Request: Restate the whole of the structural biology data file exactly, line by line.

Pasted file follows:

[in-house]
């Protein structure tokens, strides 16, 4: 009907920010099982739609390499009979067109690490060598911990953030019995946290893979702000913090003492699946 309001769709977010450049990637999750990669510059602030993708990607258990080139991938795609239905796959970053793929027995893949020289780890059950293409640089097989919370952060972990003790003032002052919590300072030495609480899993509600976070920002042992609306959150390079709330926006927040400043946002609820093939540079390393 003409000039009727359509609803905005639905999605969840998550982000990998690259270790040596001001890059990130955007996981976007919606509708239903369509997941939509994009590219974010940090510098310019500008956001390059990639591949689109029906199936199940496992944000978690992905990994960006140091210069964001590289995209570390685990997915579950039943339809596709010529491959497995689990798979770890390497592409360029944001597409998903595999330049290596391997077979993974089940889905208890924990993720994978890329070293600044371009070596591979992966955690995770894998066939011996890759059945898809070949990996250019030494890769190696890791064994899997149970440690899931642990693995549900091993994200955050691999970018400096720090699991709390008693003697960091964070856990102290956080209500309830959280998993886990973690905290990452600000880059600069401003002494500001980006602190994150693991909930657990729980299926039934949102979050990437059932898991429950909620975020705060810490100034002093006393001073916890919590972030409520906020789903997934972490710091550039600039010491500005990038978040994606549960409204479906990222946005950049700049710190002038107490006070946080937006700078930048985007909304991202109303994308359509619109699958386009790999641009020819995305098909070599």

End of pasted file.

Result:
[in-house]
């Protein structure tokens, strides 16, 4: 009907920010099982739609390499009979067109690490060598911990953030019995946290893979702000913090003492699946 309001769709977010450049990637999750990669510059602030993708990607258990080139991938795609239905796959970053793929027995893949020289780890059950293409640089097989919370952060972990003790003032002052919590300072030495609480899993509600976070920002042992609306959150390079709330926006927040400043946002609820093939540079390393 003409000039009727359509609803905005639905999605969840998550982000990998690259270790040596001001890059990130955007996981976007919606509708239903369509997941939509994009590219974010940090510098310019500008956001390059990639591949689109029906199936199940496992944000978690992905990994960006140091210069964001590289995209570390685990997915579950039943339809596709010529491959497995689990798979770890390497592409360029944001597409998903595999330049290596391997077979993974089940889905208890924990993720994978890329070293600044371009070596591979992966955690995770894998066939011996890759059945898809070949990996250019030494890769190696890791064994899997149970440690899931642990693995549900091993994200955050691999970018400096720090699991709390008693003697960091964070856990102290956080209500309830959280998993886990973690905290990452600000880059600069401003002494500001980006602190994150693991909930657990729980299926039934949102979050990437059932898991429950909620975020705060810490100034002093006393001073916890919590972030409520906020789903997934972490710091550039600039010491500005990038978040994606549960409204479906990222946005950049700049710190002038107490006070946080937006700078930048985007909304991202109303994308359509619109699958386009790999641009020819995305098909070599």